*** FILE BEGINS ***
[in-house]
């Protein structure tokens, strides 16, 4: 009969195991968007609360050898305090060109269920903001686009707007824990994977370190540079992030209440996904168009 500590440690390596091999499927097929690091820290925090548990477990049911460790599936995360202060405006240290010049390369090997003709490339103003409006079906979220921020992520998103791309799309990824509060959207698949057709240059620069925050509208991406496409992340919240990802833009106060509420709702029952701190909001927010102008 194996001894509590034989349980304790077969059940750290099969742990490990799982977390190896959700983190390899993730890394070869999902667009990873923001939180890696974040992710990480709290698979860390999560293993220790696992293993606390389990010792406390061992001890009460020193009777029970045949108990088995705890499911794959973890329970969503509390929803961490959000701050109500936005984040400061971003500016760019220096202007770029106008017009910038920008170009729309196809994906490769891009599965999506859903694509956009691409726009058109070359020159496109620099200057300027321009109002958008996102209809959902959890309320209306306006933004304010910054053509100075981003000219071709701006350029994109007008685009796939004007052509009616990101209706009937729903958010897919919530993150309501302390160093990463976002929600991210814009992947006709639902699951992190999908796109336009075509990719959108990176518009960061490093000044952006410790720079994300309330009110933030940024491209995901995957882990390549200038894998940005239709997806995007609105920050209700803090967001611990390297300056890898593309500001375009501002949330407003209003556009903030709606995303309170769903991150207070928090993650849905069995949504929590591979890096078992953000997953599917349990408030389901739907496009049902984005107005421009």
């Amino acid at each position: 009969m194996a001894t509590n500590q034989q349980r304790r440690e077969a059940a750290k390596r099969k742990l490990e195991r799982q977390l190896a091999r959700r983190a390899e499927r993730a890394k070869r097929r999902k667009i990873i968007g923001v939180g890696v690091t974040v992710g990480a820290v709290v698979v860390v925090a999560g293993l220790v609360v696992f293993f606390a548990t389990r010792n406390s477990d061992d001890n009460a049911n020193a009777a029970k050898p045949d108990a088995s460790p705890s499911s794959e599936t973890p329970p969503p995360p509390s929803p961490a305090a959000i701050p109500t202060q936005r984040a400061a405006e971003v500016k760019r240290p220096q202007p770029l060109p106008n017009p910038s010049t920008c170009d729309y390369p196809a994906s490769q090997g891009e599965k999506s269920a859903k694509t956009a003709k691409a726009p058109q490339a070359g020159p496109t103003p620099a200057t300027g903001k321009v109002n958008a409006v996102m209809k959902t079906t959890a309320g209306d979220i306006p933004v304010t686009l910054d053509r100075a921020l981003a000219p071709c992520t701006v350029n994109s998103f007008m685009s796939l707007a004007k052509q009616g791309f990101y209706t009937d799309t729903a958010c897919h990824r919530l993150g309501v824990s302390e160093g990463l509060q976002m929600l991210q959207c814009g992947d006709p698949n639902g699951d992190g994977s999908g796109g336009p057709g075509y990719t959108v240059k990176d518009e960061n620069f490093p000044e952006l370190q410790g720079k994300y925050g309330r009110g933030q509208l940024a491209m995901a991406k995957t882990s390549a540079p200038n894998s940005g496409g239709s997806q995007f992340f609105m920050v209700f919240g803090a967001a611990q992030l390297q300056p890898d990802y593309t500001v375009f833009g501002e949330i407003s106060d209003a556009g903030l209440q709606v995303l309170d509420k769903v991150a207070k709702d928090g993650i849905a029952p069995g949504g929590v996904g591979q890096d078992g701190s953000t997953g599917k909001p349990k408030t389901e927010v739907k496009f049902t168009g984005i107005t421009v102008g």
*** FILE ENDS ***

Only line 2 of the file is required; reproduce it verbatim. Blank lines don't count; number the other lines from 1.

């Protein structure tokens, strides 16, 4: 009969195991968007609360050898305090060109269920903001686009707007824990994977370190540079992030209440996904168009 500590440690390596091999499927097929690091820290925090548990477990049911460790599936995360202060405006240290010049390369090997003709490339103003409006079906979220921020992520998103791309799309990824509060959207698949057709240059620069925050509208991406496409992340919240990802833009106060509420709702029952701190909001927010102008 194996001894509590034989349980304790077969059940750290099969742990490990799982977390190896959700983190390899993730890394070869999902667009990873923001939180890696974040992710990480709290698979860390999560293993220790696992293993606390389990010792406390061992001890009460020193009777029970045949108990088995705890499911794959973890329970969503509390929803961490959000701050109500936005984040400061971003500016760019220096202007770029106008017009910038920008170009729309196809994906490769891009599965999506859903694509956009691409726009058109070359020159496109620099200057300027321009109002958008996102209809959902959890309320209306306006933004304010910054053509100075981003000219071709701006350029994109007008685009796939004007052509009616990101209706009937729903958010897919919530993150309501302390160093990463976002929600991210814009992947006709639902699951992190999908796109336009075509990719959108990176518009960061490093000044952006410790720079994300309330009110933030940024491209995901995957882990390549200038894998940005239709997806995007609105920050209700803090967001611990390297300056890898593309500001375009501002949330407003209003556009903030709606995303309170769903991150207070928090993650849905069995949504929590591979890096078992953000997953599917349990408030389901739907496009049902984005107005421009």